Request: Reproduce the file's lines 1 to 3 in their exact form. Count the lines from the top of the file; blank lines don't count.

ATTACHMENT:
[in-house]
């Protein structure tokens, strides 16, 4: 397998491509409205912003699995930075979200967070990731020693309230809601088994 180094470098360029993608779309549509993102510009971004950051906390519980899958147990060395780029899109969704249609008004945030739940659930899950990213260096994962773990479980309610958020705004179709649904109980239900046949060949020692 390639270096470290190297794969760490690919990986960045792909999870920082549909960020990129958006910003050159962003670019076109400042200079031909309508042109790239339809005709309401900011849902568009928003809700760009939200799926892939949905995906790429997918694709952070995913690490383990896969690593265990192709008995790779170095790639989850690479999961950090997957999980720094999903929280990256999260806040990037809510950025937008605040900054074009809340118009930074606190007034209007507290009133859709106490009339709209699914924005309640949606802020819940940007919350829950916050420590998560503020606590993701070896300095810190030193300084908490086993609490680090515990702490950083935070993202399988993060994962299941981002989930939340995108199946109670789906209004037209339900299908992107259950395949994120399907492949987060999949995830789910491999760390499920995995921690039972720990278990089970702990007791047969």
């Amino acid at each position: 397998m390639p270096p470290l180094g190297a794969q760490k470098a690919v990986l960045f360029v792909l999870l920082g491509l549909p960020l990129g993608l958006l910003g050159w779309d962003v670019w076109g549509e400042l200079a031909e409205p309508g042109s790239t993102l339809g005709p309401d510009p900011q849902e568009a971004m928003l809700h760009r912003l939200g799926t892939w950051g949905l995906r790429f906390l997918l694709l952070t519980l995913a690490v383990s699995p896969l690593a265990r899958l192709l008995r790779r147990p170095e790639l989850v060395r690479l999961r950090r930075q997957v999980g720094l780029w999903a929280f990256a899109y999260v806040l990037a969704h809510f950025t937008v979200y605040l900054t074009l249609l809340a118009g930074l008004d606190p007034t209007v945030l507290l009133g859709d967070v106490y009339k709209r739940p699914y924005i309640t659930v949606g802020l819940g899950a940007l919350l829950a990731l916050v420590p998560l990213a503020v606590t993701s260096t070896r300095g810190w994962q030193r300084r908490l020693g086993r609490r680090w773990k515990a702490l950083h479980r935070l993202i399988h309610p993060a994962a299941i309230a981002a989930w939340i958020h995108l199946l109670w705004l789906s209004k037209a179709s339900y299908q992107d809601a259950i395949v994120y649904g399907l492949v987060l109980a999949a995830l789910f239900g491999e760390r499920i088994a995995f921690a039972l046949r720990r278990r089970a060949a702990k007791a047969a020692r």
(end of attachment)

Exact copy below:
[in-house]
């Protein structure tokens, strides 16, 4: 397998491509409205912003699995930075979200967070990731020693309230809601088994 180094470098360029993608779309549509993102510009971004950051906390519980899958147990060395780029899109969704249609008004945030739940659930899950990213260096994962773990479980309610958020705004179709649904109980239900046949060949020692 390639270096470290190297794969760490690919990986960045792909999870920082549909960020990129958006910003050159962003670019076109400042200079031909309508042109790239339809005709309401900011849902568009928003809700760009939200799926892939949905995906790429997918694709952070995913690490383990896969690593265990192709008995790779170095790639989850690479999961950090997957999980720094999903929280990256999260806040990037809510950025937008605040900054074009809340118009930074606190007034209007507290009133859709106490009339709209699914924005309640949606802020819940940007919350829950916050420590998560503020606590993701070896300095810190030193300084908490086993609490680090515990702490950083935070993202399988993060994962299941981002989930939340995108199946109670789906209004037209339900299908992107259950395949994120399907492949987060999949995830789910491999760390499920995995921690039972720990278990089970702990007791047969």
């Amino acid at each position: 397998m390639p270096p470290l180094g190297a794969q760490k470098a690919v990986l960045f360029v792909l999870l920082g491509l549909p960020l990129g993608l958006l910003g050159w779309d962003v670019w076109g549509e400042l200079a031909e409205p309508g042109s790239t993102l339809g005709p309401d510009p900011q849902e568009a971004m928003l809700h760009r912003l939200g799926t892939w950051g949905l995906r790429f906390l997918l694709l952070t519980l995913a690490v383990s699995p896969l690593a265990r899958l192709l008995r790779r147990p170095e790639l989850v060395r690479l999961r950090r930075q997957v999980g720094l780029w999903a929280f990256a899109y999260v806040l990037a969704h809510f950025t937008v979200y605040l900054t074009l249609l809340a118009g930074l008004d606190p007034t209007v945030l507290l009133g859709d967070v106490y009339k709209r739940p699914y924005i309640t659930v949606g802020l819940g899950a940007l919350l829950a990731l916050v420590p998560l990213a503020v606590t993701s260096t070896r300095g810190w994962q030193r300084r908490l020693g086993r609490r680090w773990k515990a702490l950083h479980r935070l993202i399988h309610p993060a994962a299941i309230a981002a989930w939340i958020h995108l199946l109670w705004l789906s209004k037209a179709s339900y299908q992107d809601a259950i395949v994120y649904g399907l492949v987060l109980a999949a995830l789910f239900g491999e760390r499920i088994a995995f921690a039972l046949r720990r278990r089970a060949a702990k007791a047969a020692r």